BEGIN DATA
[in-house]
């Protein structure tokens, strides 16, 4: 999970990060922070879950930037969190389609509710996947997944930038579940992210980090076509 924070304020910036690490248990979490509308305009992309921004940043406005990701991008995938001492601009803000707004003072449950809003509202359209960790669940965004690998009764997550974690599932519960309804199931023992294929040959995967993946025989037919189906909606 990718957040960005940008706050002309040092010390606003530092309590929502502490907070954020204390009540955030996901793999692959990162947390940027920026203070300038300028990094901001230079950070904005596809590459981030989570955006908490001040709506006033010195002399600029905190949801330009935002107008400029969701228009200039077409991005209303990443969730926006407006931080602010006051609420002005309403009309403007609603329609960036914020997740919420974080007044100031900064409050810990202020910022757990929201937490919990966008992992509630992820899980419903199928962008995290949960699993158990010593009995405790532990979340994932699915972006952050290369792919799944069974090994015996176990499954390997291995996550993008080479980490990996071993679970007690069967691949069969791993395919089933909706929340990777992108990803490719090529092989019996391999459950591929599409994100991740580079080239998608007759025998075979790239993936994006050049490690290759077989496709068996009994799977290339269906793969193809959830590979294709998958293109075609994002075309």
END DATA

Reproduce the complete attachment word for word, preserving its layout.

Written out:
[in-house]
């Protein structure tokens, strides 16, 4: 999970990060922070879950930037969190389609509710996947997944930038579940992210980090076509 924070304020910036690490248990979490509308305009992309921004940043406005990701991008995938001492601009803000707004003072449950809003509202359209960790669940965004690998009764997550974690599932519960309804199931023992294929040959995967993946025989037919189906909606 990718957040960005940008706050002309040092010390606003530092309590929502502490907070954020204390009540955030996901793999692959990162947390940027920026203070300038300028990094901001230079950070904005596809590459981030989570955006908490001040709506006033010195002399600029905190949801330009935002107008400029969701228009200039077409991005209303990443969730926006407006931080602010006051609420002005309403009309403007609603329609960036914020997740919420974080007044100031900064409050810990202020910022757990929201937490919990966008992992509630992820899980419903199928962008995290949960699993158990010593009995405790532990979340994932699915972006952050290369792919799944069974090994015996176990499954390997291995996550993008080479980490990996071993679970007690069967691949069969791993395919089933909706929340990777992108990803490719090529092989019996391999459950591929599409994100991740580079080239998608007759025998075979790239993936994006050049490690290759077989496709068996009994799977290339269906793969193809959830590979294709998958293109075609994002075309």